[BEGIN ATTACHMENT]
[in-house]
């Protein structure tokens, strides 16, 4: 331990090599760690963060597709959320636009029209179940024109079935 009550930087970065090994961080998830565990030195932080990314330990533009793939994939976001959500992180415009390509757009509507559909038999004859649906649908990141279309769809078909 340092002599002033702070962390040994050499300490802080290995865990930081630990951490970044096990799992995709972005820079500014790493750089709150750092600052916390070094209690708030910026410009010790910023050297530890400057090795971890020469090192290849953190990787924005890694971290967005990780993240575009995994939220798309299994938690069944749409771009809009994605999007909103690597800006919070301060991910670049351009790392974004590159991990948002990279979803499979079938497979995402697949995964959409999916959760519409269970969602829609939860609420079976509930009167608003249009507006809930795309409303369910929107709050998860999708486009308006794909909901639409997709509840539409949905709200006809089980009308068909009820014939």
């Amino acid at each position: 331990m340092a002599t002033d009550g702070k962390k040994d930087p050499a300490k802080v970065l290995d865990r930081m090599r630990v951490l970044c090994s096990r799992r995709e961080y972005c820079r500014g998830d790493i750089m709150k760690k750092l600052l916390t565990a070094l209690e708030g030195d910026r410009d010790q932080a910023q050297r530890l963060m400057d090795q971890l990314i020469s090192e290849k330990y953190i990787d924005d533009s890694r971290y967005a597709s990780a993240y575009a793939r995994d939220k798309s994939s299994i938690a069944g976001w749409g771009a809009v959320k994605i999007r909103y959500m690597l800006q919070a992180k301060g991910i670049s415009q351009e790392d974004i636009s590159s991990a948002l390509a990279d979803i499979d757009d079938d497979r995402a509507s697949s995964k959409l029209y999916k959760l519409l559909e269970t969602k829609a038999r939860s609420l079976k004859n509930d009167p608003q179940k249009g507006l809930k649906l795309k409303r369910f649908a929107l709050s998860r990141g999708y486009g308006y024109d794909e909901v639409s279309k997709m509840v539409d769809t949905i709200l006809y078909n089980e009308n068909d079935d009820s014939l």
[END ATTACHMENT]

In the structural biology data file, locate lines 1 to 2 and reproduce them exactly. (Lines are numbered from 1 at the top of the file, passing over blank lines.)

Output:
[in-house]
């Protein structure tokens, strides 16, 4: 331990090599760690963060597709959320636009029209179940024109079935 009550930087970065090994961080998830565990030195932080990314330990533009793939994939976001959500992180415009390509757009509507559909038999004859649906649908990141279309769809078909 340092002599002033702070962390040994050499300490802080290995865990930081630990951490970044096990799992995709972005820079500014790493750089709150750092600052916390070094209690708030910026410009010790910023050297530890400057090795971890020469090192290849953190990787924005890694971290967005990780993240575009995994939220798309299994938690069944749409771009809009994605999007909103690597800006919070301060991910670049351009790392974004590159991990948002990279979803499979079938497979995402697949995964959409999916959760519409269970969602829609939860609420079976509930009167608003249009507006809930795309409303369910929107709050998860999708486009308006794909909901639409997709509840539409949905709200006809089980009308068909009820014939």